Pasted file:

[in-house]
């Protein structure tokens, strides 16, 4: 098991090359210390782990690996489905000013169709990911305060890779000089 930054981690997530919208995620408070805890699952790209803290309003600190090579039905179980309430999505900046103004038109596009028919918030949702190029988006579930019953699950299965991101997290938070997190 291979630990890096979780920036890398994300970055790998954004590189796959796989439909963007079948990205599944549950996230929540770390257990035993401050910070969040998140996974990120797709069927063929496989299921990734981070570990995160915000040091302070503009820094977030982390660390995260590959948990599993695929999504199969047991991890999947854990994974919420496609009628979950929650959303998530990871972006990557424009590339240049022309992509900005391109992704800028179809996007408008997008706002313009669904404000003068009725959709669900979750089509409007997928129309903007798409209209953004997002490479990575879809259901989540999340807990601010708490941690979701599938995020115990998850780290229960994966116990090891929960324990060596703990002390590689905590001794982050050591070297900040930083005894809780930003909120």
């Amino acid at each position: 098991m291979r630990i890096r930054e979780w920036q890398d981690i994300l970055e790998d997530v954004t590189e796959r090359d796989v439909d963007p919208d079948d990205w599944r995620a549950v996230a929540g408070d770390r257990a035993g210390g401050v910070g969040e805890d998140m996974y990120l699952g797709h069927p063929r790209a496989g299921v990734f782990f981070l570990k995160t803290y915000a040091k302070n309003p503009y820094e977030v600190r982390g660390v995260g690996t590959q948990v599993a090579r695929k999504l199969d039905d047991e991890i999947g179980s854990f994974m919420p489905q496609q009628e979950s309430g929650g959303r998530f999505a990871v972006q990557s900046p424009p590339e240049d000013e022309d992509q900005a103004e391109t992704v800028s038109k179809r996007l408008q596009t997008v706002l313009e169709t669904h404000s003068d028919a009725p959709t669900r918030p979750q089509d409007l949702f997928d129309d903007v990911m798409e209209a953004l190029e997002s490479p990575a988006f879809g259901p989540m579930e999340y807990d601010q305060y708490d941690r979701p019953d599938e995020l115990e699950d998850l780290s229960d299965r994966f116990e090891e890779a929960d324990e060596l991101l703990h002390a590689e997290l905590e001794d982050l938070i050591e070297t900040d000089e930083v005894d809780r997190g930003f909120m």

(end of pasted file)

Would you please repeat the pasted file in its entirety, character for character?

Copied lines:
[in-house]
């Protein structure tokens, strides 16, 4: 098991090359210390782990690996489905000013169709990911305060890779000089 930054981690997530919208995620408070805890699952790209803290309003600190090579039905179980309430999505900046103004038109596009028919918030949702190029988006579930019953699950299965991101997290938070997190 291979630990890096979780920036890398994300970055790998954004590189796959796989439909963007079948990205599944549950996230929540770390257990035993401050910070969040998140996974990120797709069927063929496989299921990734981070570990995160915000040091302070503009820094977030982390660390995260590959948990599993695929999504199969047991991890999947854990994974919420496609009628979950929650959303998530990871972006990557424009590339240049022309992509900005391109992704800028179809996007408008997008706002313009669904404000003068009725959709669900979750089509409007997928129309903007798409209209953004997002490479990575879809259901989540999340807990601010708490941690979701599938995020115990998850780290229960994966116990090891929960324990060596703990002390590689905590001794982050050591070297900040930083005894809780930003909120």
């Amino acid at each position: 098991m291979r630990i890096r930054e979780w920036q890398d981690i994300l970055e790998d997530v954004t590189e796959r090359d796989v439909d963007p919208d079948d990205w599944r995620a549950v996230a929540g408070d770390r257990a035993g210390g401050v910070g969040e805890d998140m996974y990120l699952g797709h069927p063929r790209a496989g299921v990734f782990f981070l570990k995160t803290y915000a040091k302070n309003p503009y820094e977030v600190r982390g660390v995260g690996t590959q948990v599993a090579r695929k999504l199969d039905d047991e991890i999947g179980s854990f994974m919420p489905q496609q009628e979950s309430g929650g959303r998530f999505a990871v972006q990557s900046p424009p590339e240049d000013e022309d992509q900005a103004e391109t992704v800028s038109k179809r996007l408008q596009t997008v706002l313009e169709t669904h404000s003068d028919a009725p959709t669900r918030p979750q089509d409007l949702f997928d129309d903007v990911m798409e209209a953004l190029e997002s490479p990575a988006f879809g259901p989540m579930e999340y807990d601010q305060y708490d941690r979701p019953d599938e995020l115990e699950d998850l780290s229960d299965r994966f116990e090891e890779a929960d324990e060596l991101l703990h002390a590689e997290l905590e001794d982050l938070i050591e070297t900040d000089e930083v005894d809780r997190g930003f909120m």